I have to admit that for about 20-minutes I didn’t hold out any hope for Out To Kill. It starts out following Justin (singer/songwriter/actor Tom Goss), who lives in an apartment complex full of gay people and believes he’s just about the best thing that’s ever happened to the planet. He’s the type of guy who thinks looking good is all that matters, treats nearly everyone else with disdain, and just about everything he says is a sexual come-on.
It appears he’s going to be the lead character – and an intensely annoying one he’d be as well. Therefore it almost comes as a relief when he’s found dead in the communal swimming pool (that sounds like I’m being nasty, but if you watch the movie you’ll know what I mean). The police are quick to blame the death on a drug overdose, but Justin’s friend, Gene (Rob Moretti), thinks it was murder. He hires new resident and private eye Jim (Scott Sell) to investigate.
It doesn’t take long to discover that no one liked Justin much and many aren’t at all sad that he’s dead, but was he killed, and if so why? As Jim gets closer to one of the other residents, Vic (Mark Strano), secrets are revealed.
I did have a few problems with Out To Kill. The first is due to the fact I’ve watched too many murder-mysteries, which meant that from about halfway through it started to become clear where this was leading, so when the big reveal occurred – which is supposed to be a massive surprise that upends everything you think you know – it was rather underwhelming and it also helped underline that the denouement actually makes far less sense than the movie thinks it does. However it won’t just be me who works it out, as if you’re a somewhat savvy viewer you’ll know what’s going on, particularly as there are a few too many moments that are supposed to be throwaway comments, but which are so random or unnecessary that it’s like a beacon telling the informed viewer it’s a key clue.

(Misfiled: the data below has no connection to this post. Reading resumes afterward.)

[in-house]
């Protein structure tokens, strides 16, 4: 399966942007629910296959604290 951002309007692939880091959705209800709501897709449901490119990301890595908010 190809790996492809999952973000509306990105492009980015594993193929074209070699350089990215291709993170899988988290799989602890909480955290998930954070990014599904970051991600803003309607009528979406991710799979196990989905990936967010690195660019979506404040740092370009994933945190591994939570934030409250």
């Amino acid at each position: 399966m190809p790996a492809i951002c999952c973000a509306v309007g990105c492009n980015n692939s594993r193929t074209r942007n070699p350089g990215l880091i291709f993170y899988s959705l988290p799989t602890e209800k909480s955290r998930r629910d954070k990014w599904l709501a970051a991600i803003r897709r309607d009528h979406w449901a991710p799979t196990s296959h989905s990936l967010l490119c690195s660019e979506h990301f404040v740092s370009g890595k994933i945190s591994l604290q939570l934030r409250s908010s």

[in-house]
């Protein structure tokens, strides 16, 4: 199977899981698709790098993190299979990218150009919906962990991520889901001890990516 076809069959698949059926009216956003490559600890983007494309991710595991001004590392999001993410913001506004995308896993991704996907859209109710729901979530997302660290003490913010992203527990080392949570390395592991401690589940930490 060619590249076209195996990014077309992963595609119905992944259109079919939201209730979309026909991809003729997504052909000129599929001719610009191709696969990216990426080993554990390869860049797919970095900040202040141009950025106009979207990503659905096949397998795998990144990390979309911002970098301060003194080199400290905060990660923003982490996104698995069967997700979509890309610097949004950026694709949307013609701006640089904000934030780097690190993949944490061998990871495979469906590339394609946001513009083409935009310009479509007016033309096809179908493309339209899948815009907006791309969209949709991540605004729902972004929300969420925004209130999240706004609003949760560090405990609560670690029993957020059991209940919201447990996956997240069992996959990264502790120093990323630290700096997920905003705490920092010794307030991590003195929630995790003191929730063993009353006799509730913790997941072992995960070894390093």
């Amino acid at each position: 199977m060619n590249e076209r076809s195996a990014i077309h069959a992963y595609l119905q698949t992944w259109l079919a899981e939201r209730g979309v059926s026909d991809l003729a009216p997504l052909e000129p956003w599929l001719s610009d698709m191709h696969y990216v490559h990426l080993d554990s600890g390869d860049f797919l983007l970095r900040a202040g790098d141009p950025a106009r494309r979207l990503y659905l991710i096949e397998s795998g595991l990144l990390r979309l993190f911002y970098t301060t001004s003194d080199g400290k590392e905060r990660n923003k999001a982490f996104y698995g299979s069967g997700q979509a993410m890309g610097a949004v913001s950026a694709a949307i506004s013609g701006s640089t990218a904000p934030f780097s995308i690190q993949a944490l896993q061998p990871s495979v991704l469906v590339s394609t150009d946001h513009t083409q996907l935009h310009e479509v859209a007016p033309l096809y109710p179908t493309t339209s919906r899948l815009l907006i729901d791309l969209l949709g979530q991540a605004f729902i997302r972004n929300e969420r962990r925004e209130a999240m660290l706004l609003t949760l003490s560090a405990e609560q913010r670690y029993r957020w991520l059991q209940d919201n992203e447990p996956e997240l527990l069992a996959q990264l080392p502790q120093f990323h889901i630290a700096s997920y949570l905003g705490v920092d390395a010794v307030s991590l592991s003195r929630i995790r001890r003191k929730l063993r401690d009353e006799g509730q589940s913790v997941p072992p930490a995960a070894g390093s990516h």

However, a murder-mystery isn’t just about finding the killer, it’s about how you got there, and on that score Out To Kill is much more successful. Despite a few too many scenes where people just sit around explaining things and a few actors whose talents are probably better off behind-the-scenes than in front of the camera, it’s quite fun. Scott Sell is a great lead as Jim – it certainly doesn’t hurt that he’s quite nice to look at (indeed, most of the cast are quite pretty) – and his journey into Justin’s death certainly keeps you watching. In fact it probably doesn’t matter too much that a lot of people will know exactly whodunit, as it then becomes intriguing wondering how it’s going to tie itself in knots trying to explain it.
The film is a bit of a change of pace for director Rob Williams, who’s become a mainstay of populist gay cinema with romantic comedies such as 3-Day Weekend, Make The Yuletide Gay and The Men Next Door, as well as the more dramatic Role/Play. While it retains some of the flaws of his earlier films (not least the aforementioned plethora of sitting around explaining things scenes, which may be due to the low budget but could be made more interesting), it’s not a bad trip into the world of murder-mystery, a genre which is certainly underserved in gay cinema.
Overall Verdict: Although it’s not too difficult to figure out what will happen in the end, Out To Kill is a fairly interesting trip into the relatively rare world of the gay-themed murder mystery.
Reviewer: Tim Isaac